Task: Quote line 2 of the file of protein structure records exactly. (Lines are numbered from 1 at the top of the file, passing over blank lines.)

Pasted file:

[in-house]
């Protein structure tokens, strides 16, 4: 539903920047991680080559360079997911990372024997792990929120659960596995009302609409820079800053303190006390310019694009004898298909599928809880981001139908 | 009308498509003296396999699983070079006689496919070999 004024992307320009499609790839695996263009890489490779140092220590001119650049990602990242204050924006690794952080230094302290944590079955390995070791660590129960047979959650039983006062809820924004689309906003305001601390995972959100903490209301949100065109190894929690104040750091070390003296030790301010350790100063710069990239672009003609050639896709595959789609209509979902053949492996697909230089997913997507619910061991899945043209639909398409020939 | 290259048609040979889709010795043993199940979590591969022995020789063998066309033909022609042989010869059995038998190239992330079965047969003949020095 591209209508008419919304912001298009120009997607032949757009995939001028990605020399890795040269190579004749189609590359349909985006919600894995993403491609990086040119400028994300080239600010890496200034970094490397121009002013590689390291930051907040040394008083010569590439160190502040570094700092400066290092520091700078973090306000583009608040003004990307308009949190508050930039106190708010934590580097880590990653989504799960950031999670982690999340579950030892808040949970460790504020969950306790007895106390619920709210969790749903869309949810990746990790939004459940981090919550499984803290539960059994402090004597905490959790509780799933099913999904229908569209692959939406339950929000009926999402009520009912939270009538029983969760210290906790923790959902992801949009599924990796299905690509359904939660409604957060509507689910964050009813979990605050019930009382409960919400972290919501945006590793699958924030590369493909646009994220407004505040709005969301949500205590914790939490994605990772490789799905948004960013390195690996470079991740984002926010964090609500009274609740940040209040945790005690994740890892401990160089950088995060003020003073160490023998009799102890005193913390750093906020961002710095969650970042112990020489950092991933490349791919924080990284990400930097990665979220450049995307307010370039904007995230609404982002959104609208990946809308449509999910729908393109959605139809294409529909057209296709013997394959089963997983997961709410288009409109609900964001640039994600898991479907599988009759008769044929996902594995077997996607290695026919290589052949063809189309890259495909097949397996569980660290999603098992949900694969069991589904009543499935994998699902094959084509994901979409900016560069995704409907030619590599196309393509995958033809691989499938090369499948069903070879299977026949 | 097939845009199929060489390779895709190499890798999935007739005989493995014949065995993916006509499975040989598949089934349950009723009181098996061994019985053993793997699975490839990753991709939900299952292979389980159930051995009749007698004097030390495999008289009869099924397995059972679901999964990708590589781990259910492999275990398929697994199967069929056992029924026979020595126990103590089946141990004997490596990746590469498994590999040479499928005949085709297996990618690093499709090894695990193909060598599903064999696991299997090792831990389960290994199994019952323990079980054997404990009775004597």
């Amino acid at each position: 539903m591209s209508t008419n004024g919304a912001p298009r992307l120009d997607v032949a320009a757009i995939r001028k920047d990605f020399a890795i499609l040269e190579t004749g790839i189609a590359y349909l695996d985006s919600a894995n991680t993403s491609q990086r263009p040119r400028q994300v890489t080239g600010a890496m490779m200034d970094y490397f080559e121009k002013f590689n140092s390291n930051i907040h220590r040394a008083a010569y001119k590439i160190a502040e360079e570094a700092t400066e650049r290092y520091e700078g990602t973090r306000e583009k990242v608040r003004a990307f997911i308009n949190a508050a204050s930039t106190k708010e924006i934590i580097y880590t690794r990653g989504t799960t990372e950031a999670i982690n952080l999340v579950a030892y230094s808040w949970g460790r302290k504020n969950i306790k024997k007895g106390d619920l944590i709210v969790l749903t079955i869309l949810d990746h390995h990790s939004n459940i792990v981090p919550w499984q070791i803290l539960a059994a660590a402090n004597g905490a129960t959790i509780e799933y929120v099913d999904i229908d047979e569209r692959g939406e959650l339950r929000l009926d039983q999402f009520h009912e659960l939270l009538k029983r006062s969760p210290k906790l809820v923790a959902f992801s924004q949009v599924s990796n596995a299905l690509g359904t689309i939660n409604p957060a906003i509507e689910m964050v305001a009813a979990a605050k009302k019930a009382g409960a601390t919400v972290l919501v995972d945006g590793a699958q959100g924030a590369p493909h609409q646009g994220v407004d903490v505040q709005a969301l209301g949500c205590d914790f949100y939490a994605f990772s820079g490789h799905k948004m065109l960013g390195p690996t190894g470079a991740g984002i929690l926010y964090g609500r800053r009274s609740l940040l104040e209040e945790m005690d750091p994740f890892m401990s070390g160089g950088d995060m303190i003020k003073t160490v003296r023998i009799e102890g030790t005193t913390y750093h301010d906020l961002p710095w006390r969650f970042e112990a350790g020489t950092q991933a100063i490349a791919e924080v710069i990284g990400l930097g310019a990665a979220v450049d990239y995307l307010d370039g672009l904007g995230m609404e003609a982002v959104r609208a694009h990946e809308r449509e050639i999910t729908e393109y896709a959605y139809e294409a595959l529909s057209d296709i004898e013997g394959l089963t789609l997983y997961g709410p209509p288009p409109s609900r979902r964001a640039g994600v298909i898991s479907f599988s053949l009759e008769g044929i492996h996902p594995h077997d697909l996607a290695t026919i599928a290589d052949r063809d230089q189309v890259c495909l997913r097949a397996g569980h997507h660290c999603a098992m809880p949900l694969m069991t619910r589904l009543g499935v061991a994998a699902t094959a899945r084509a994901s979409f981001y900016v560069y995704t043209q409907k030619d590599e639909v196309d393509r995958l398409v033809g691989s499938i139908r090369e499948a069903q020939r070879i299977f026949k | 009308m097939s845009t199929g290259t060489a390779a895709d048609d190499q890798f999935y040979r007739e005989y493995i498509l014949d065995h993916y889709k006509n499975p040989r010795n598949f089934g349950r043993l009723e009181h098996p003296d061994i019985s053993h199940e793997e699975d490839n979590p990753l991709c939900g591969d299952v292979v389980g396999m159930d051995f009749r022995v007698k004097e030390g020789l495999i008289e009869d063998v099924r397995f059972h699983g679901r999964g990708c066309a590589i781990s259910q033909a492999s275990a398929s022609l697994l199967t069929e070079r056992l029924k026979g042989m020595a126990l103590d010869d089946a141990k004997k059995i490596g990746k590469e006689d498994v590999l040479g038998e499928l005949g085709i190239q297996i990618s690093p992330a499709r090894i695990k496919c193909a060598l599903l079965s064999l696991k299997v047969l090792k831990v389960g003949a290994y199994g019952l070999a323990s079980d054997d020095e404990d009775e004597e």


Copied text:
């Protein structure tokens, strides 16, 4: 539903920047991680080559360079997911990372024997792990929120659960596995009302609409820079800053303190006390310019694009004898298909599928809880981001139908 | 009308498509003296396999699983070079006689496919070999 004024992307320009499609790839695996263009890489490779140092220590001119650049990602990242204050924006690794952080230094302290944590079955390995070791660590129960047979959650039983006062809820924004689309906003305001601390995972959100903490209301949100065109190894929690104040750091070390003296030790301010350790100063710069990239672009003609050639896709595959789609209509979902053949492996697909230089997913997507619910061991899945043209639909398409020939 | 290259048609040979889709010795043993199940979590591969022995020789063998066309033909022609042989010869059995038998190239992330079965047969003949020095 591209209508008419919304912001298009120009997607032949757009995939001028990605020399890795040269190579004749189609590359349909985006919600894995993403491609990086040119400028994300080239600010890496200034970094490397121009002013590689390291930051907040040394008083010569590439160190502040570094700092400066290092520091700078973090306000583009608040003004990307308009949190508050930039106190708010934590580097880590990653989504799960950031999670982690999340579950030892808040949970460790504020969950306790007895106390619920709210969790749903869309949810990746990790939004459940981090919550499984803290539960059994402090004597905490959790509780799933099913999904229908569209692959939406339950929000009926999402009520009912939270009538029983969760210290906790923790959902992801949009599924990796299905690509359904939660409604957060509507689910964050009813979990605050019930009382409960919400972290919501945006590793699958924030590369493909646009994220407004505040709005969301949500205590914790939490994605990772490789799905948004960013390195690996470079991740984002926010964090609500009274609740940040209040945790005690994740890892401990160089950088995060003020003073160490023998009799102890005193913390750093906020961002710095969650970042112990020489950092991933490349791919924080990284990400930097990665979220450049995307307010370039904007995230609404982002959104609208990946809308449509999910729908393109959605139809294409529909057209296709013997394959089963997983997961709410288009409109609900964001640039994600898991479907599988009759008769044929996902594995077997996607290695026919290589052949063809189309890259495909097949397996569980660290999603098992949900694969069991589904009543499935994998699902094959084509994901979409900016560069995704409907030619590599196309393509995958033809691989499938090369499948069903070879299977026949 | 097939845009199929060489390779895709190499890798999935007739005989493995014949065995993916006509499975040989598949089934349950009723009181098996061994019985053993793997699975490839990753991709939900299952292979389980159930051995009749007698004097030390495999008289009869099924397995059972679901999964990708590589781990259910492999275990398929697994199967069929056992029924026979020595126990103590089946141990004997490596990746590469498994590999040479499928005949085709297996990618690093499709090894695990193909060598599903064999696991299997090792831990389960290994199994019952323990079980054997404990009775004597």